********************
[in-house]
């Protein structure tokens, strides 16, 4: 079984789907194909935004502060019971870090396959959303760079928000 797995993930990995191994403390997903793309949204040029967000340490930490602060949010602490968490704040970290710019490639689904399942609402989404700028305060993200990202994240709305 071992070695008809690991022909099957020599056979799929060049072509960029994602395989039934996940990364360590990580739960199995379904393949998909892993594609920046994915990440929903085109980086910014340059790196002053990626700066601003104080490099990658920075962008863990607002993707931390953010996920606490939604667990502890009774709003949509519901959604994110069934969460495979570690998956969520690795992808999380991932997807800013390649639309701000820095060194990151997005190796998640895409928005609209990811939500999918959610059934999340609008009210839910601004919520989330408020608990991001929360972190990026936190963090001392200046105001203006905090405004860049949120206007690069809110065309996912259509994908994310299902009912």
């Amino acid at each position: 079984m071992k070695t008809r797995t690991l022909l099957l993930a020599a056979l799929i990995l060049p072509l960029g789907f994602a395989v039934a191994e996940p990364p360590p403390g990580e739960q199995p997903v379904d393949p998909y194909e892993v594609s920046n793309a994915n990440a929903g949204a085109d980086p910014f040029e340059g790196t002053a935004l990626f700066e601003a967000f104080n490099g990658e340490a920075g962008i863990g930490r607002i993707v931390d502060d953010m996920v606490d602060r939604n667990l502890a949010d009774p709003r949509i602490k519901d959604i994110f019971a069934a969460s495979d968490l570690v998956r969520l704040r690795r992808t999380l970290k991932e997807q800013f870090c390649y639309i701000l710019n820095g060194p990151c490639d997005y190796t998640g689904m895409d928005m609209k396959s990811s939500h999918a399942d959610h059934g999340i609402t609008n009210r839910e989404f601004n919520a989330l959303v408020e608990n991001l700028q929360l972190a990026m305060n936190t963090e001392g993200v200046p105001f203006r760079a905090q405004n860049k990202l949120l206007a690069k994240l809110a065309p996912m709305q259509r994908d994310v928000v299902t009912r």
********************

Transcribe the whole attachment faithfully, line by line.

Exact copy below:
[in-house]
């Protein structure tokens, strides 16, 4: 079984789907194909935004502060019971870090396959959303760079928000 797995993930990995191994403390997903793309949204040029967000340490930490602060949010602490968490704040970290710019490639689904399942609402989404700028305060993200990202994240709305 071992070695008809690991022909099957020599056979799929060049072509960029994602395989039934996940990364360590990580739960199995379904393949998909892993594609920046994915990440929903085109980086910014340059790196002053990626700066601003104080490099990658920075962008863990607002993707931390953010996920606490939604667990502890009774709003949509519901959604994110069934969460495979570690998956969520690795992808999380991932997807800013390649639309701000820095060194990151997005190796998640895409928005609209990811939500999918959610059934999340609008009210839910601004919520989330408020608990991001929360972190990026936190963090001392200046105001203006905090405004860049949120206007690069809110065309996912259509994908994310299902009912």
């Amino acid at each position: 079984m071992k070695t008809r797995t690991l022909l099957l993930a020599a056979l799929i990995l060049p072509l960029g789907f994602a395989v039934a191994e996940p990364p360590p403390g990580e739960q199995p997903v379904d393949p998909y194909e892993v594609s920046n793309a994915n990440a929903g949204a085109d980086p910014f040029e340059g790196t002053a935004l990626f700066e601003a967000f104080n490099g990658e340490a920075g962008i863990g930490r607002i993707v931390d502060d953010m996920v606490d602060r939604n667990l502890a949010d009774p709003r949509i602490k519901d959604i994110f019971a069934a969460s495979d968490l570690v998956r969520l704040r690795r992808t999380l970290k991932e997807q800013f870090c390649y639309i701000l710019n820095g060194p990151c490639d997005y190796t998640g689904m895409d928005m609209k396959s990811s939500h999918a399942d959610h059934g999340i609402t609008n009210r839910e989404f601004n919520a989330l959303v408020e608990n991001l700028q929360l972190a990026m305060n936190t963090e001392g993200v200046p105001f203006r760079a905090q405004n860049k990202l949120l206007a690069k994240l809110a065309p996912m709305q259509r994908d994310v928000v299902t009912r």